Anniversary

1 Year

Anniversary (noun)
the annual recurrence of a date marking a notable event

April 15 is an anniversary and birthday. It’s been nine years since my multiple sclerosis diagnosis, and a year since this blog was launched.

Nine years since diagnosis and that means almost TEN years since symptom onset. Some days seems like it was a lifetime ago and others, just yesterday.

I was talking to someone a few days ago and I realized it’s hard to even remember a time before MS, before the tingling, before the numbness, before the fear. BUT because there are so many more good days now, those too often fade into a blurry haze of the past.

Last year someone said to me “you just don’t have time for a flare-up this year” and I proceeded to walk around with that in my head EVERY day. And I didn’t have a flare-up. Now I’m not a big woo person, but I guess sometimes the power of suggestion is very powerful. What also REALLY helped was our cold, long winter. It made me EXTREMELY happy and healthy. Ideally I would love to never have spring and summer and live somewhere that it’s cold or cool all year round. And then I remember I’m 110% a NY girl.

I want to thank family, friends, and strangers who support me and have embraced this blog. I love seeing where the readers come from, near and far. I hope that one day in my lifetime this blog won’t be needed, but until it is, thank you, thank you, thank you for looking.

When subscribing to the blog, please check your email (in box and spam/junk) for the confirmation note. Once you confirm, you’re good to go and will receive posts. 

 

Different

different51

Different (adjective)
not the same as another or each other; unlike in nature, form, or quality

Some say it’s not good to look back, but then how do we learn from our past?

For the last three weeks, I’ve been walking around scratching my head wondering what I did differently last year that didn’t result in having a flare-up. Why you ask? Be thrilled that it didn’t happen you say? BUT I want to know why, so I can continue doing what I did last year to avoid one this year, and hopefully in the years to come.

I also know that it’s likely impossible to come up with anything more than anecdotal. Some things I did differently last year:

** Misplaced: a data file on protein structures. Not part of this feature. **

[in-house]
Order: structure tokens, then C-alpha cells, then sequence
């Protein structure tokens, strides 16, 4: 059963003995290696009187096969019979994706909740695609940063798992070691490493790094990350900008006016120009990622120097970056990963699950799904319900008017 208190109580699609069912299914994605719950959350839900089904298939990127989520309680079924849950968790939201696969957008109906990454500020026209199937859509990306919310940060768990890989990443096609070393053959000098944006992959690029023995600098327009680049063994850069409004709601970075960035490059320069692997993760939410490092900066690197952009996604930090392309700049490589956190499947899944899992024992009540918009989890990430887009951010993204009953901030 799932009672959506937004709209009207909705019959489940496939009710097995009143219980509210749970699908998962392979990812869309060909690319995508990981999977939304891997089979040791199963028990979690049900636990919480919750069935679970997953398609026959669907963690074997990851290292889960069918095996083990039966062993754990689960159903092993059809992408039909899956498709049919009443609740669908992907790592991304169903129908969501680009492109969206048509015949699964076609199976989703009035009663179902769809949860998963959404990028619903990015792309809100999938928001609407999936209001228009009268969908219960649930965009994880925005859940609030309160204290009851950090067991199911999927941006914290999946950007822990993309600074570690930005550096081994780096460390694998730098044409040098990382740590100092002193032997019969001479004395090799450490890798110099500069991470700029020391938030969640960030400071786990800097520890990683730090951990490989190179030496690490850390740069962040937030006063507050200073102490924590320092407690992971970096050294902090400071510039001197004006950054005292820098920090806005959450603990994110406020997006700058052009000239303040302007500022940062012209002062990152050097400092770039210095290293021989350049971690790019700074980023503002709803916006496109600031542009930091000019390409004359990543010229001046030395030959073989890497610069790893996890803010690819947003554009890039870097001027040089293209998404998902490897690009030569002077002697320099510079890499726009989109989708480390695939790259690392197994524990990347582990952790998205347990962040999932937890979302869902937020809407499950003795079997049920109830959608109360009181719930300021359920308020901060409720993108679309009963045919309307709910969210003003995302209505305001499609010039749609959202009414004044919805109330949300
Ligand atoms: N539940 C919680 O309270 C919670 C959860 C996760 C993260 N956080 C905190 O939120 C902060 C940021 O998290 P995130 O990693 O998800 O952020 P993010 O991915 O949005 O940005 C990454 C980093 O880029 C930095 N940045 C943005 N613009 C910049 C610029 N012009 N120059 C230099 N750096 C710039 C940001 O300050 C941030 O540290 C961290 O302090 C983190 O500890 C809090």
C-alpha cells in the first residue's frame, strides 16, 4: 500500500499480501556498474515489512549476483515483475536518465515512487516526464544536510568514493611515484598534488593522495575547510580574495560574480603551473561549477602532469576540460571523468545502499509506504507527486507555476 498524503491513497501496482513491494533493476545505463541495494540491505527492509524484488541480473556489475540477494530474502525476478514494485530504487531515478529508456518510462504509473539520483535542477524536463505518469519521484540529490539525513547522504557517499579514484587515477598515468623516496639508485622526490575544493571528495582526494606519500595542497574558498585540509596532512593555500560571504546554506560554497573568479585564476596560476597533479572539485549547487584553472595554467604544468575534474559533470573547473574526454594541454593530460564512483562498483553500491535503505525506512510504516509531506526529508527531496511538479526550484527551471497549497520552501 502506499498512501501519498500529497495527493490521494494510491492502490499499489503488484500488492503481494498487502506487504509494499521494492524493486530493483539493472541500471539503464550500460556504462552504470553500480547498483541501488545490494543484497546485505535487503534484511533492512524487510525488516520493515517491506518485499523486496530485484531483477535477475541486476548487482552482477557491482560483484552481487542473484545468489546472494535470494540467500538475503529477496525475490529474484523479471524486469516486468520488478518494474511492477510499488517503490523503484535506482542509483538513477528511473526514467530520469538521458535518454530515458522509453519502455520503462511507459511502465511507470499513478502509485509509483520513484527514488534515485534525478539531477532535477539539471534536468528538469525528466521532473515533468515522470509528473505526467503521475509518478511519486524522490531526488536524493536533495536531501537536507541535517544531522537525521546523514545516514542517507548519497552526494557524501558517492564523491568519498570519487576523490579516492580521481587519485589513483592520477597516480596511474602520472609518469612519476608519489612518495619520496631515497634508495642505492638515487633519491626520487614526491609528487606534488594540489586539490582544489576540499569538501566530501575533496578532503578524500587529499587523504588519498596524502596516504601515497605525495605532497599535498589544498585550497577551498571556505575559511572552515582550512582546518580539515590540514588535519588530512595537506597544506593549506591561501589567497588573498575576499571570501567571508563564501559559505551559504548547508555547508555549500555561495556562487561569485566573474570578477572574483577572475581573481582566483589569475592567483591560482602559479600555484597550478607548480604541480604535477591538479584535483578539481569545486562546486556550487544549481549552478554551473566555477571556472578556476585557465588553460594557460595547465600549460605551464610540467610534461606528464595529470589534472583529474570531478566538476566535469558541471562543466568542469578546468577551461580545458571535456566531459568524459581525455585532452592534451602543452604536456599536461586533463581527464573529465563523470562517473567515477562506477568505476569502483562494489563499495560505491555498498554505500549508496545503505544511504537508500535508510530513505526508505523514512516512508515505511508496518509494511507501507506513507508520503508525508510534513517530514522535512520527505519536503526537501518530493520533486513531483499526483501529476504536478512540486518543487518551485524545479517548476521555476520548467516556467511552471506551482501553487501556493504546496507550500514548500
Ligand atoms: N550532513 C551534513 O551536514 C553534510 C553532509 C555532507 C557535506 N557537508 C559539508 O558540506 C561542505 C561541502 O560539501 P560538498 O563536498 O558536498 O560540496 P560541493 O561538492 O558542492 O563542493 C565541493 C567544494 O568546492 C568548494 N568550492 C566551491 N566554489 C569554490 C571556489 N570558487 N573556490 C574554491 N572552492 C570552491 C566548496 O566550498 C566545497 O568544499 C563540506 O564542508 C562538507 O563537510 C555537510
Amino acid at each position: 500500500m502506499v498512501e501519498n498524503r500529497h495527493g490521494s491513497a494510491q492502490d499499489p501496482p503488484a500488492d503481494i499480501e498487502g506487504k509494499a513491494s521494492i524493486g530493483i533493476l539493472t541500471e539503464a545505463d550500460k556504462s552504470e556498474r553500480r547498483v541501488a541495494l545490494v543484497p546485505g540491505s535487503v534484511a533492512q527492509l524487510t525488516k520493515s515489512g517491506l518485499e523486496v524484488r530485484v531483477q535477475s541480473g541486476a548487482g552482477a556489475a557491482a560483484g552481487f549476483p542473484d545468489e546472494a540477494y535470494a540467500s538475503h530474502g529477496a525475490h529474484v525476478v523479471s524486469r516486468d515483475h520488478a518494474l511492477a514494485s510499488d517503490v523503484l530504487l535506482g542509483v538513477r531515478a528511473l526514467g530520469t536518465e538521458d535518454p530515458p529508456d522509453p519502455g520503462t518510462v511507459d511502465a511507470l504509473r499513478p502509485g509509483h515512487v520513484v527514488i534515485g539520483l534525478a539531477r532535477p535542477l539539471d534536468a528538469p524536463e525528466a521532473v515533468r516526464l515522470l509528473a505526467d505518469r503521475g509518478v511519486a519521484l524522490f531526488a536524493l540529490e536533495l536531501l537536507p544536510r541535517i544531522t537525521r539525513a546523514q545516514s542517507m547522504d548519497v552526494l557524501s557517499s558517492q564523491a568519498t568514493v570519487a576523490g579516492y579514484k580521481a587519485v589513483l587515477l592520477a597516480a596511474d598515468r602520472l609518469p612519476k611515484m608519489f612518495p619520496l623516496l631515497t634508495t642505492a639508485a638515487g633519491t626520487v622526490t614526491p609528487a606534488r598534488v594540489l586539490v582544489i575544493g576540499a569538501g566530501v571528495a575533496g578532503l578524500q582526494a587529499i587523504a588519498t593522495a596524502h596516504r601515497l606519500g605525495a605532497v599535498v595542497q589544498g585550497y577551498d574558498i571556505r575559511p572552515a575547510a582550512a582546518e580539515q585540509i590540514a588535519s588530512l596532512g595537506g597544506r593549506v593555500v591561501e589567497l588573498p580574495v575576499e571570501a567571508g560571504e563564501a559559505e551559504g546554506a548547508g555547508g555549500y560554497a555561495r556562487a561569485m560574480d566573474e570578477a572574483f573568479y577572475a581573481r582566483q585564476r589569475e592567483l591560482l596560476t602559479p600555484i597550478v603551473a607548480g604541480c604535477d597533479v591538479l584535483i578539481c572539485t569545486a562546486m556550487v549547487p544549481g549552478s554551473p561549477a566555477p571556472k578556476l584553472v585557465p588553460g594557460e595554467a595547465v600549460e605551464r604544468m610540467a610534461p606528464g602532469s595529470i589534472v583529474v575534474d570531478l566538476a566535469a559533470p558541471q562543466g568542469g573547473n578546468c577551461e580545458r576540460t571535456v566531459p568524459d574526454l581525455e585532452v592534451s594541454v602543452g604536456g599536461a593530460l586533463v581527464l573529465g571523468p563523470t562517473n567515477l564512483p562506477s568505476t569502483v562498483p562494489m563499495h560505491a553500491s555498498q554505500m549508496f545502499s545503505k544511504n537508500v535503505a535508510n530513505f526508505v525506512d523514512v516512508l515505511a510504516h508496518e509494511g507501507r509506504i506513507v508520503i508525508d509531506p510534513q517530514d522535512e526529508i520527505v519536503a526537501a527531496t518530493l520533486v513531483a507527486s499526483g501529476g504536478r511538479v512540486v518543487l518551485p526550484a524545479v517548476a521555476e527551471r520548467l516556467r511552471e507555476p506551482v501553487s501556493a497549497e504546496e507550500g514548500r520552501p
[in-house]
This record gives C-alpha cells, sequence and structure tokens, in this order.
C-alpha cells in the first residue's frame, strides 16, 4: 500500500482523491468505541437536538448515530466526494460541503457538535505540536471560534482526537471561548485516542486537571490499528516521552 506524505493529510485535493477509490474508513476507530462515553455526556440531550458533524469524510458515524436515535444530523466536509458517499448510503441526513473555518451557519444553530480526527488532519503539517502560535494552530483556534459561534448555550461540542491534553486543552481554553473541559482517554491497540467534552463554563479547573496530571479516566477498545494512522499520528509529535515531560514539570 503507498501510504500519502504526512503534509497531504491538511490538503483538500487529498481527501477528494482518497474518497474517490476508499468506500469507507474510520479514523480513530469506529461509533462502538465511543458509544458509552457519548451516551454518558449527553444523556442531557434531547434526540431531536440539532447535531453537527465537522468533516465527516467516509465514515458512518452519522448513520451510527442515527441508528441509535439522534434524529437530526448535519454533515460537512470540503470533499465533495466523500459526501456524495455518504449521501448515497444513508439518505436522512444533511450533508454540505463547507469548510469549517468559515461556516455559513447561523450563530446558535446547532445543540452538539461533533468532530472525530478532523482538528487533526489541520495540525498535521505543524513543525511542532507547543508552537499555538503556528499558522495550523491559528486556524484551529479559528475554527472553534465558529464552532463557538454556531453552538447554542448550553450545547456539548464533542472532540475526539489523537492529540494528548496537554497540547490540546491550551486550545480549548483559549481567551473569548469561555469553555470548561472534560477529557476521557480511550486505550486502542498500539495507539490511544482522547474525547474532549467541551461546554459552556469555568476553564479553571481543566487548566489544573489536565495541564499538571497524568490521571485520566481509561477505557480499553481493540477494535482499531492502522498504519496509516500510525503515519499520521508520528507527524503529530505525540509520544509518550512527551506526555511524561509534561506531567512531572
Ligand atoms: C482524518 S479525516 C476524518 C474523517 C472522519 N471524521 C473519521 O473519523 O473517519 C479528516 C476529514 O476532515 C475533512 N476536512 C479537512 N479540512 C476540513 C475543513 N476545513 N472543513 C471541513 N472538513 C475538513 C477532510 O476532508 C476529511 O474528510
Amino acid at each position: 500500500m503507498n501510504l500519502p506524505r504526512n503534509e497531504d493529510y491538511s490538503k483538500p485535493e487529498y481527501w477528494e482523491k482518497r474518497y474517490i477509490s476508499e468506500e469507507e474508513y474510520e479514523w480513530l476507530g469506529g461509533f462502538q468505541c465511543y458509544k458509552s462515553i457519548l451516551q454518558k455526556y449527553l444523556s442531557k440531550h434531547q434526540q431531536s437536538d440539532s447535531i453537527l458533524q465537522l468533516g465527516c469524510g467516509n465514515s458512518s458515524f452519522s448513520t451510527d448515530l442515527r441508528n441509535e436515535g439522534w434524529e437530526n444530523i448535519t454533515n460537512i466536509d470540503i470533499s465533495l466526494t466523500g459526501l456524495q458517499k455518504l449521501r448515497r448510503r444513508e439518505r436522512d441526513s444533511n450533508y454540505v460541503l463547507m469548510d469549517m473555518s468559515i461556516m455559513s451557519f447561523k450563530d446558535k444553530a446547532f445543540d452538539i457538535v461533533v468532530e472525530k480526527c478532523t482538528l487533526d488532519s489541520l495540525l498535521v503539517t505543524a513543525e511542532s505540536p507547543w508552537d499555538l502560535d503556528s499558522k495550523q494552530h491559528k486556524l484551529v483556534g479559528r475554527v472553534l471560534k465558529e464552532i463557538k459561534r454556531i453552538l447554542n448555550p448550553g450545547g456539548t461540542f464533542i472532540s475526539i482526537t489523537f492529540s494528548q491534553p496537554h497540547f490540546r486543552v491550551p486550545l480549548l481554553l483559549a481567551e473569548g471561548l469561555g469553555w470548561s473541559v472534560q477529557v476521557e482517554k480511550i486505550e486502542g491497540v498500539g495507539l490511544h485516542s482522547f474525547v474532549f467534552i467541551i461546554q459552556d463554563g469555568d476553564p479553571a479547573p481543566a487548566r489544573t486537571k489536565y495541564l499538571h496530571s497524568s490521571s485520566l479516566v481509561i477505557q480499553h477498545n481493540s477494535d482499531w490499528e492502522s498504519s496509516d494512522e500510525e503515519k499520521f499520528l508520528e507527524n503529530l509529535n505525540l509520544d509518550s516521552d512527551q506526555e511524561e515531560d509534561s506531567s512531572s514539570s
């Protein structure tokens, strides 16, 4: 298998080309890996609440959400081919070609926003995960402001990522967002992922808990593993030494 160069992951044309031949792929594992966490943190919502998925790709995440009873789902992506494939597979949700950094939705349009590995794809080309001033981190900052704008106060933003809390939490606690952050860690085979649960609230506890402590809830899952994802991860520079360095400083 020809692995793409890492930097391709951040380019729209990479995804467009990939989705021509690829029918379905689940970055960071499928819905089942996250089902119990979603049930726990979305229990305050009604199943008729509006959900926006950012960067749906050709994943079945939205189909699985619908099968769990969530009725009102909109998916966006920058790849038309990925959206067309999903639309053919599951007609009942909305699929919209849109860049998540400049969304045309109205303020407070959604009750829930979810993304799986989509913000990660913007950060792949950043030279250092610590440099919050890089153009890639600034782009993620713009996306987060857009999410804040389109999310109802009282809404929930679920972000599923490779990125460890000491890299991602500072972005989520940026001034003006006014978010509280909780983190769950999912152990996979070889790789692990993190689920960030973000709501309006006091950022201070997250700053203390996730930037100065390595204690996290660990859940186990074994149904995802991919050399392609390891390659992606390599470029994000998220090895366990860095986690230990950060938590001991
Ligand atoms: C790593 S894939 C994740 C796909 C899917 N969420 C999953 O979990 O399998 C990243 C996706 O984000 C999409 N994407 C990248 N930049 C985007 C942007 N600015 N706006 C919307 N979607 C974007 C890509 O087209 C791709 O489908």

• I started a business and am working with people I absolutely 110% respect and learn from all the time, which leads to my better well-being even during stressful times of deliverables. And I look forward to working and helping the team to be successful.
  • I avoid public transportation during commuting hours. While it’s increased expenses, I believe it’s kept me healthy and less stressed, especially since this is the worst flu season since 2009. Or it could just be that my immune system works so well it can fight H3N2 more effectively than the average person.
  • I do quite a bit of walking, but haven’t been in a gym in months due to bullet 1 above. Yes, I know, not the best, and I’m slowly working it back in, but it’s definitely different.
  • I addressed the mental health side of living with multiple sclerosis in late 2016. In my head I knew that it comes with the disease, meds to treat it, and just really living with a chronic illness. I didn’t necessarily underestimate it, but most of the time it was due to having a flare-up and the meds to treat it. Treating your brain health is no different from any other part of your body.

While I will likely never know what I did differently, if anything, I’m just so glad that I didn’t. Which isn’t to say I don’t have symptoms most days, but it’s way different from having an acute multiple sclerosis relapse, which leaves you in pain, exhausted, and wondering if you will ever recover.

Today whatever that “different” is, it’s working. Today I feel good, happy, and productive.

When subscribing to / following the blog, please check your email (in box and spam/junk) for the confirmation note. Once you confirm, you’re good to go and will receive posts. 

Sick

Sick

Sick (adjective)
affected by physical or mental illness

Tis the season. In the beginning, back in 2009, after my diagnosis and starting treatment, I got sick. Like normal, regular, sick. It caught me off guard because, well duh, now that I had multiple sclerosis, clearly I was immune to the likes of viruses?! Yeah, no.

Each sniffle, cough, headache, turned into a phone call to my neurologist. He assured me that yes, I can still get run of the mill sick and that it was really just a matter of re-learning my body, and that no I definitely was not going to die from having a cold.

What it did do was make me more in tune with the rhythm of my body as I hadn’t been prior. I paid more attention to the sniffles, headaches, and coughs, whereas in the past I would have just moved on or not even notice. Now I had two autoimmune diseases to manage, while being completely insulted that I could still get run-of-the-mill ill.